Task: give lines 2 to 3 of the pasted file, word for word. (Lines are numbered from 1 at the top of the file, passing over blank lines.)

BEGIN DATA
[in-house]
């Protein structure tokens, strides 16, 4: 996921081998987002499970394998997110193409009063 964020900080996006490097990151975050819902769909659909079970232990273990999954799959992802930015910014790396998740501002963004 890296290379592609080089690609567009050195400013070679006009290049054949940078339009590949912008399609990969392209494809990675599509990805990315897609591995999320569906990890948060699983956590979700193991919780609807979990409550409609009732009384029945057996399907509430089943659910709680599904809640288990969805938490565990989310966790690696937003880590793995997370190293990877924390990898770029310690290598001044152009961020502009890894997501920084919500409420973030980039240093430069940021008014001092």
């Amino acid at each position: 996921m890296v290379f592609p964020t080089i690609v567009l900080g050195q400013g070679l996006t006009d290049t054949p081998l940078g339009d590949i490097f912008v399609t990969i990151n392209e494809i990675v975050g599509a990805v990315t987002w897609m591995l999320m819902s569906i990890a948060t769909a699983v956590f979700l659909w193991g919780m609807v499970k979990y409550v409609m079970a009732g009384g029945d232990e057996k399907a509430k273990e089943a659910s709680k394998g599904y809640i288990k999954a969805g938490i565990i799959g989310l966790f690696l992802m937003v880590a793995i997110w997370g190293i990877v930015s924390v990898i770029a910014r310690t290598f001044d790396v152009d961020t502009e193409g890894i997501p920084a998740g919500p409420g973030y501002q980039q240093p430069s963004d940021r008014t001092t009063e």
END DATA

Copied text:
């Protein structure tokens, strides 16, 4: 996921081998987002499970394998997110193409009063 964020900080996006490097990151975050819902769909659909079970232990273990999954799959992802930015910014790396998740501002963004 890296290379592609080089690609567009050195400013070679006009290049054949940078339009590949912008399609990969392209494809990675599509990805990315897609591995999320569906990890948060699983956590979700193991919780609807979990409550409609009732009384029945057996399907509430089943659910709680599904809640288990969805938490565990989310966790690696937003880590793995997370190293990877924390990898770029310690290598001044152009961020502009890894997501920084919500409420973030980039240093430069940021008014001092």
């Amino acid at each position: 996921m890296v290379f592609p964020t080089i690609v567009l900080g050195q400013g070679l996006t006009d290049t054949p081998l940078g339009d590949i490097f912008v399609t990969i990151n392209e494809i990675v975050g599509a990805v990315t987002w897609m591995l999320m819902s569906i990890a948060t769909a699983v956590f979700l659909w193991g919780m609807v499970k979990y409550v409609m079970a009732g009384g029945d232990e057996k399907a509430k273990e089943a659910s709680k394998g599904y809640i288990k999954a969805g938490i565990i799959g989310l966790f690696l992802m937003v880590a793995i997110w997370g190293i990877v930015s924390v990898i770029a910014r310690t290598f001044d790396v152009d961020t502009e193409g890894i997501p920084a998740g919500p409420g973030y501002q980039q240093p430069s963004d940021r008014t001092t009063e």